Contributor: John Dacus, MD;
Last Update: 9/19/2012
Toxoplasmosis in Pregnancy
Toxoplasmosis is an ubiquitous disease caused by the protozoan toxoplasma gondii. Its life cycle is composed of the tachyzoite, which is the mobile form that can invade body tissues and traverse the placenta; the tissue cyst lying dormant in various tissues such as striated muscle; and the oocyst found in the intestinal tract of the cat family. Humans may become infected by eating undercooked contaminated meat or ingestion of oocysts from cat feces or fresh vegetables.
- 10% have flu like symptoms including lymphadenopathy
- Rarely chorioretinitis may occur.
Fetal effects of acute toxoplasmosis infection during pregnancy include:
- intracranial calcifications
- hepatic calcifications
The transmission rate of toxoplasmosis depends upon the trimester of pregnancy in which acute infection occurs. The severity of the fetal infection decreases as the gestational age of the acute infection advances.
- 1st trimester 15%
- 2nd trimester 20% – 30%
- 3rd trimester 60% – 66%
Serology is necessary for the diagnosis of toxoplasmosis. IgG and IgM toxoplasma antibodies should be obtained.
Individuals with a positive IgG and IgM require further testing through a reference laboratory such as Toxoplasmosis Reference Laboratory at Stanford University in Palo Alto, California. (Toxoplasmosis Reference Laboratory at the Palo Alto Medical Foundation- Phone # 650-853-4828) Alternate testing including dye test, differential agglutination, avidity and double sandwich ELISA may be used to distinguish recent from old infection.
If maternal serology indicates recent toxoplasmosis or its possibility, intrauterine infection may be confirmed by PCR evaluation of amniotic fluid in a high percentage of cases (sensitivity of 64%) with a positive predictive value of 100% and a negative predictive value of 88%. Monthly ultrasound examinations are also recommended in women suspected of or diagnosed with acute toxoplasmosis during pregnancy.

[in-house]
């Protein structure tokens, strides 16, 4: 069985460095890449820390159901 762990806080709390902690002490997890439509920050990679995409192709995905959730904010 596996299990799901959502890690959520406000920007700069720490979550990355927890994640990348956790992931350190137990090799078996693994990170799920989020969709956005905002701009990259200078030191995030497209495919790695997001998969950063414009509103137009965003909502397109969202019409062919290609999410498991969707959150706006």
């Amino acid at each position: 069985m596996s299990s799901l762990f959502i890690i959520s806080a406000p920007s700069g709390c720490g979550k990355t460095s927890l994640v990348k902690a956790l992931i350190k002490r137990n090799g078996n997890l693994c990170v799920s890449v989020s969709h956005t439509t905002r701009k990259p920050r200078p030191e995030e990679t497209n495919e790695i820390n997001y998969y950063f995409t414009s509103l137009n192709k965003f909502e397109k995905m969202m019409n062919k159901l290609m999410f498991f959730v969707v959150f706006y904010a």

Spiramycin decreases the transmission of toxoplasmosis transplacentally and is indicated throughout gestation, unless intrauterine infection is documented by amniotic fluid PCR. Those patients diagnosed with intrauterine infections should be offered pyrimethamine, sulfadiazine and folinic acid. All patients on pyrimethamine should have periodic CBC determinations because of potential hematologic toxicity. Spiramycin may be stopped when intrauterine infection is documented.
Indications for Testing
- Ultrasound findings suggestive of fetal toxoplasmosis infection.
- Behavior that increases natural risk of infection, i.e. frequent gardening, eating undercooked meat, ownership of cats that spend time outdoors and indoors.
- Maternal anxiety.
1. Montoya JG, Rosso F. Diagnosis and management of toxoplasmosis Clinics in perinatology 32 (2005) 705—726.
2. Duff P. Maternal and perinatal infection – bacterial. Obstetrics: Normal and abnormal pregnancies. Churchill Livingstone 5th edition (2007) 1245-1246.